Hawkman first appeared in Flash Comics #1 in 1940, which makes him the creation of Gardner Fox and Dennis Neville. In that appearance, readers learned that Carter Hall is the reincarnation of the Egyptian prince Khufu. When he discovers the mysterious ninth metal (now called Nth Metal – RETCON), Hall discovered he could fly. The reincarnation aspect of Carter Hall has been a major story point for the Golden Age character until Julius Schwartz kicked off the Silver Age and turned Hawkman into a policeman from the planet Thanagar in The Brave and the Bold #24 in March 1961. As Katar Hol, Hawkman and his wife Shayera came to Earth while pursuing a criminal, and decided to stick around after the case was over. The duo took the names Carter and Shiera Hall and became the curators of the Midway City Museum.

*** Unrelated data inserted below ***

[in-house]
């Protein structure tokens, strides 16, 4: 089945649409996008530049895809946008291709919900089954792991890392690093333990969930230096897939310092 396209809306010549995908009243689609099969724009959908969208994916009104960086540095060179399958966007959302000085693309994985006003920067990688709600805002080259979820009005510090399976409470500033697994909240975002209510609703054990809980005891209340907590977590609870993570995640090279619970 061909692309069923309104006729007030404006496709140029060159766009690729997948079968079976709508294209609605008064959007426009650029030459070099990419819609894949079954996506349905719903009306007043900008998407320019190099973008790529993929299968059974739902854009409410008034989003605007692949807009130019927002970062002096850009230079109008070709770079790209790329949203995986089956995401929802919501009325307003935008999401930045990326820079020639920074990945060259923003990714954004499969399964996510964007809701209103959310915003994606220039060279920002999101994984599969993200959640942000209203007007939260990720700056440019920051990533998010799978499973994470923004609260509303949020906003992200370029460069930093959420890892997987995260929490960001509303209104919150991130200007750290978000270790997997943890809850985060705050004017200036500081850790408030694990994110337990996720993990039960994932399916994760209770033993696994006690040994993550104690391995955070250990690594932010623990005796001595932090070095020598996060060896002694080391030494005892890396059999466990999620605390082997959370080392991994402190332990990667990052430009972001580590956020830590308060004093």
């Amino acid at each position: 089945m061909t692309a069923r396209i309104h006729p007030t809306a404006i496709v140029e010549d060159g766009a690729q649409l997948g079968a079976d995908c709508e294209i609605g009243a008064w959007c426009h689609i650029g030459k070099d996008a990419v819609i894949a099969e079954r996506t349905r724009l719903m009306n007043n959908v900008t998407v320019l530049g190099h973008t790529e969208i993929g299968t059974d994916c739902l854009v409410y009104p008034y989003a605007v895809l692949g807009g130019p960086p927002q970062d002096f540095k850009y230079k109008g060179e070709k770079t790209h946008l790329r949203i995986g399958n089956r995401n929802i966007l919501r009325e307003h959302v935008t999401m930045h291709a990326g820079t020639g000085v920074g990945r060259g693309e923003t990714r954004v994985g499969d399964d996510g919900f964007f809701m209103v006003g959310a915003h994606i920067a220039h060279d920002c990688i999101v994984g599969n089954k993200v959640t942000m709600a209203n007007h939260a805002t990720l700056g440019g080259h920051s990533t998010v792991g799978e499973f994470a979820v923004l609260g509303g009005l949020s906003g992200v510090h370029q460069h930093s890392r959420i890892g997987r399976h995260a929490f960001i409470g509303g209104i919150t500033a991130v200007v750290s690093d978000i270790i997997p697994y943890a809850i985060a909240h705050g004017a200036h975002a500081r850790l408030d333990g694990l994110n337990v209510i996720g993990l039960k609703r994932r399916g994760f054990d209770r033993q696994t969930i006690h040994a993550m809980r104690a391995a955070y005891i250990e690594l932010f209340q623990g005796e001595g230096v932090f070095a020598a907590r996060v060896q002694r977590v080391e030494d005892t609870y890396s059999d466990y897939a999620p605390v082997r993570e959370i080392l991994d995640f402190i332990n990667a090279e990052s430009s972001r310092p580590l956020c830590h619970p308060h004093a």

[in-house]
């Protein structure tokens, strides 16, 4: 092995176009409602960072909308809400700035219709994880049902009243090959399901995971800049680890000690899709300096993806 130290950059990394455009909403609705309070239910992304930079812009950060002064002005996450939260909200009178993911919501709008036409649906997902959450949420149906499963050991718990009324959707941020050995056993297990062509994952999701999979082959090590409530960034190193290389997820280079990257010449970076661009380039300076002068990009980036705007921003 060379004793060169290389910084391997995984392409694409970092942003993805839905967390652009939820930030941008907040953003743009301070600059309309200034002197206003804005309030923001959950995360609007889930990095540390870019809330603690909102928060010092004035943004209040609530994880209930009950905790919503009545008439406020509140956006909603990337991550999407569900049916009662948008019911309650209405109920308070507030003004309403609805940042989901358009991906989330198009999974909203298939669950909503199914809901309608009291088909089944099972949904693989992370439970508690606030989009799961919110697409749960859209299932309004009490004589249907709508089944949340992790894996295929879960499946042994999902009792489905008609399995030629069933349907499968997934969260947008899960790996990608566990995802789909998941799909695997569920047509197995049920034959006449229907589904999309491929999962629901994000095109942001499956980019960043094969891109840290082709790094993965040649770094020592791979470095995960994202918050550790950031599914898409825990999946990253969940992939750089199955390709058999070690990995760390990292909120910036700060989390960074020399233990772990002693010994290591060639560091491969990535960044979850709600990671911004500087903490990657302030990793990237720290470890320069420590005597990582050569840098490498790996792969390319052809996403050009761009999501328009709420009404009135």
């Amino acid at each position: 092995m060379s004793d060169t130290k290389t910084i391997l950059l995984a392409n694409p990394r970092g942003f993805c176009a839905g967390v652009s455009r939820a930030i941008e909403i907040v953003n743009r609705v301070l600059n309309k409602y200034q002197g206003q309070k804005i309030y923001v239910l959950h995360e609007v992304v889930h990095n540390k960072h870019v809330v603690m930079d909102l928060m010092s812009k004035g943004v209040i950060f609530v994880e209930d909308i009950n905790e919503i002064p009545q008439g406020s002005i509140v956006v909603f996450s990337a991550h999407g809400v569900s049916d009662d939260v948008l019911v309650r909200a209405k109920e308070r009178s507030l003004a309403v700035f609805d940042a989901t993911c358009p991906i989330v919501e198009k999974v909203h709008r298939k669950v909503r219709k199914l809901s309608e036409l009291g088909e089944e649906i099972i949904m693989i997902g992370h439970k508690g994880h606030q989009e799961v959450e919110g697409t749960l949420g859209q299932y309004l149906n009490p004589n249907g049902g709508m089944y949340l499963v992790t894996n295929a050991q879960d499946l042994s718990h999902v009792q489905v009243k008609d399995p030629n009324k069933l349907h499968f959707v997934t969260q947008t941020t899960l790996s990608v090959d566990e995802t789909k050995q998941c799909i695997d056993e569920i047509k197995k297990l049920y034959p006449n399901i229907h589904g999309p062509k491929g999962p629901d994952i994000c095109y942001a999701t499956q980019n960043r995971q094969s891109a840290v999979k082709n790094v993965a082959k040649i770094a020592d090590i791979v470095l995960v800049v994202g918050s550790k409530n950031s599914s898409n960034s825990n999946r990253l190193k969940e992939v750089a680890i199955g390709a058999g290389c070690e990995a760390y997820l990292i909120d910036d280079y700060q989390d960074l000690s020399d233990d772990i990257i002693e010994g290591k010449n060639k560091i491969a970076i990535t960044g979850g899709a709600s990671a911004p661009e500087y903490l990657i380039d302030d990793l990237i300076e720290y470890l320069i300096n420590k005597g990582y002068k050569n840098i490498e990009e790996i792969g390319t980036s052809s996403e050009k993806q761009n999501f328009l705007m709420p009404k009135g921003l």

But wait! Wasn’t there a Carter Hall in the Golden Age JSA?

With the popularity of Silver Age characters using the same names as the Golden Age Cater Hall, it wasn’t long before things became really muddled and confused. While the 1985 Crisis on Infinite Earths was supposed to clear up the histories of all the DC heroes, cracks in the Hawkman history started to appear almost immediately after maxi-series wrapped. The Hawkworld limited series (1989) did nothing to fix the confusion as to who was the JSA’s Hawkman during World War II.

The confusion and hysteria created by continuity errors were cleared up when Geoff Johns and James Robinson essentially said, “Screw it! It’s all true!” in the pages of the JSA series.

In the late 1990s, the JSA series untangled Hawkman’s continuity, establishing him as Carter Hall, a man who – along with Shiera – had been reincarnated dozens of times since his life in ancient Egypt, and whose powers were derived from Thanagarian Nth metal, which had been retroactively renamed from “ninth metal”. The Katar Hol of the Hawkworld series had also come to Earth during the 1990s, as previously established. The 1980s Hawkman Fel Andar returned to Thanagar. The Hawkgod was later revealed to be an avatar of the Hawk aspect of the Red (from which Animal Man receives his powers) and only believed that he was Hawkman.